Unless you are living under a rock (or maybe you just don’t like the news as much as I do) you will of heard recently that the stock markets have been going through a rather turbulent spell.
Caused by recent problems with the Chinese economy, stock-markets around the world, not least the Chinese stock market, have been crashing – dragging down the FTSE 100 and the investments of many pension funds with them.
However it is worth bearing in mind that the impact that financial crashes such as the one going on at present have on pension pots tends to be evened out over time, and also by a balanced portfolio of investments in different industries and products by the pension companies.
Which type of pension you have also has an impact. At DumbFunded, we are not pension experts, so we thought we would do a little research to try and boost our understanding.
Read on for our quick guide to personal pensions: what they are, how they work, and more.
Important: Note that no part of this article should be considered as financial advice – always speak to a pensions or finanial expert before making any decision, and you should note that the value of investments can go both up and down.
What is a Personal Pension?
There are various types of pensions out there. One type is a personal pension, which specifically is a type of ‘defined contribution’ pension.
With a defined contribution pension, users slowly build up a pot of money that can then be used to help provide an income once you have retired.
Unlike a defined benefit pension schemes, which specify a particular income, the income you can get from a defined pension scheme depends on factors such as how much you pay in, the pension fund’s investment performance and the choices you make upon retirement.
Some experts say that a personal pension can be a good way of saving for retirement for people that do not already have a workplace pension.
If you pay tax at the basic rate your pension provider will claim tax relief for you at the basic rate and add it to your pension pot.
If however you are a higher rate tax payer then you are required to reclaim the addition rebate through your tax returns.
How do Personal Pensions Work?
Like essentially all other types of pensions, the more you pay in to your pension, the bigger the pot should grow.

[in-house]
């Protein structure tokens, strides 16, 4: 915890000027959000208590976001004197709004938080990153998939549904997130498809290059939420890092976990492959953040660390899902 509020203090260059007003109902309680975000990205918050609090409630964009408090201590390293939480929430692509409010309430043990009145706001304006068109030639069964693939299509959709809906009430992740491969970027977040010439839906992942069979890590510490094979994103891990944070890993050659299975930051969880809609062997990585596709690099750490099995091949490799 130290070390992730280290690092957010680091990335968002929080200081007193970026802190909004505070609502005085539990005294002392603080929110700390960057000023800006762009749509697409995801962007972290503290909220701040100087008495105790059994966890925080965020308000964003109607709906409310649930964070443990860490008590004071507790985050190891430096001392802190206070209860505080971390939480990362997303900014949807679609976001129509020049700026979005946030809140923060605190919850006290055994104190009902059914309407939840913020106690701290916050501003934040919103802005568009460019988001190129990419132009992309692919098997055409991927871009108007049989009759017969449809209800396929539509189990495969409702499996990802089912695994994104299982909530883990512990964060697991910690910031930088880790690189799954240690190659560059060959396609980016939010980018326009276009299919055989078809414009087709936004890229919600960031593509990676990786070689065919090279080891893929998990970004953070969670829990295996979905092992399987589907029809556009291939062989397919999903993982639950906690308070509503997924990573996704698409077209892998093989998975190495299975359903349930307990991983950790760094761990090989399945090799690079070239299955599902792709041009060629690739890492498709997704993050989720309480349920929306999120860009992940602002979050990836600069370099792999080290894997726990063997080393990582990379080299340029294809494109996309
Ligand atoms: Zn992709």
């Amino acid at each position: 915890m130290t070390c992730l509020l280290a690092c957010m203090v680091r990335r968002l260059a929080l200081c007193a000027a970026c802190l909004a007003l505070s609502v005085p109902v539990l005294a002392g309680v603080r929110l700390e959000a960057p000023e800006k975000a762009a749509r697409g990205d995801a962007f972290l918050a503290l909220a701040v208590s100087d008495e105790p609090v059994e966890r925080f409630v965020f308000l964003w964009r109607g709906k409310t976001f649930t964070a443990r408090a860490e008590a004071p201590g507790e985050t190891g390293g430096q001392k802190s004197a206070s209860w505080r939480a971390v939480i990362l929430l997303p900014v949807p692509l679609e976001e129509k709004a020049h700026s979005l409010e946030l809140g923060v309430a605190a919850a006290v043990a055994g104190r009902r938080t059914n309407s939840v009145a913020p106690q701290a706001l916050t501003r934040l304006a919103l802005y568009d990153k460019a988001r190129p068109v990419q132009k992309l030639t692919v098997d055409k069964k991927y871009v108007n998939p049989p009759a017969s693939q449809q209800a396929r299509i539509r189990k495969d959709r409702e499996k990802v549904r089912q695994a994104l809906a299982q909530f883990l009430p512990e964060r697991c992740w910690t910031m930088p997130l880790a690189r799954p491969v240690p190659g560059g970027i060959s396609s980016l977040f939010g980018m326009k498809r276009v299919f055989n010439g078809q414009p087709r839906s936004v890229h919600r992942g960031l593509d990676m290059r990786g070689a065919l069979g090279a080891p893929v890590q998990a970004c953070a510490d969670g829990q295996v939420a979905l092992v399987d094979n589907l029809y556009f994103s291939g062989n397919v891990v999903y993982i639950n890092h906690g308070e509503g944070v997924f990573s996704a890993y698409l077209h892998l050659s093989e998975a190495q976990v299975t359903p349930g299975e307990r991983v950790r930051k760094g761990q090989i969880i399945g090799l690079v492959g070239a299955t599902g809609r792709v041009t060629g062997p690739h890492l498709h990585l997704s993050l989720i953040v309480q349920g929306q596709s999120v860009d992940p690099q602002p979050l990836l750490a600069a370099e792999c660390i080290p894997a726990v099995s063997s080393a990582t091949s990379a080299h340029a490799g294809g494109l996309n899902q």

However unlike some other pension types, there are other factors that influence how much you get back later as income – as we have already mentioned – including factors such as how successful the pension company’s investment funds were – and how exactly you choose to cash in your pension upon retirement.
When describing how personal pensions work, it helps to think of personal pensions as having two stages.
Stage 1: whilst at work – during this stage you would usually choose exactly which investment funds you want your pension fund to invest in – and depending on the markets etc these funds can then either increase or decrease in value.
The Money Advice Service (MAS) has a great article on pension investment options here that you might find useful. Always be careful and speak to an expert before making any decision.
Stage 2: when you retire – once you have retired you can now access your pensions funds with your own method of choice, from the following options:
- Cash in your entire pension pot in one lump sum. 25% of this willbe tax free, the rest of the cash will be subject to income tax. You might also potentially find that the money pushes you up a tax bracket.
- Take the cash in multiple lump sums, as and when you decide you need them. As with taking the entire pension as a lump sum, each individual lump sum you request will have a 25% tax free portion and the remainder will be subject to tax.
- Take a quarter (or the amount you allocate) as a tax free lump sum, and leave the rest to be distributed to you as a regular and taxable income.
- Take a quarter as a tax free lump sum, and convert the rest into an annuity (a taxable retirement income).
Still following us after the above? Well done – this isn’t easy stuff and you have a lot of potential options. As we said in the disclaimer at the beginning, this article should in no way be considered financial advice – with any financial product it is generally advisable to speak to an expert before making any decision.
In the case of pensions, one avenue is to get a pension review (more info on these here), or basically to speak to a pensions adviser.
Pension advisers can help talk you through the options available to you, can help discuss your existing pensions, and talk you through getting a new pension if you are yet to arrange one.
If you have any specific questions or comments feel free to leave them at the end of this article and we will do our best to answer them or forward them onto an expert who can help.
Main image adapted from a photo of a couple on Musselburgh beach in Scotland by Ronan @ Flickr.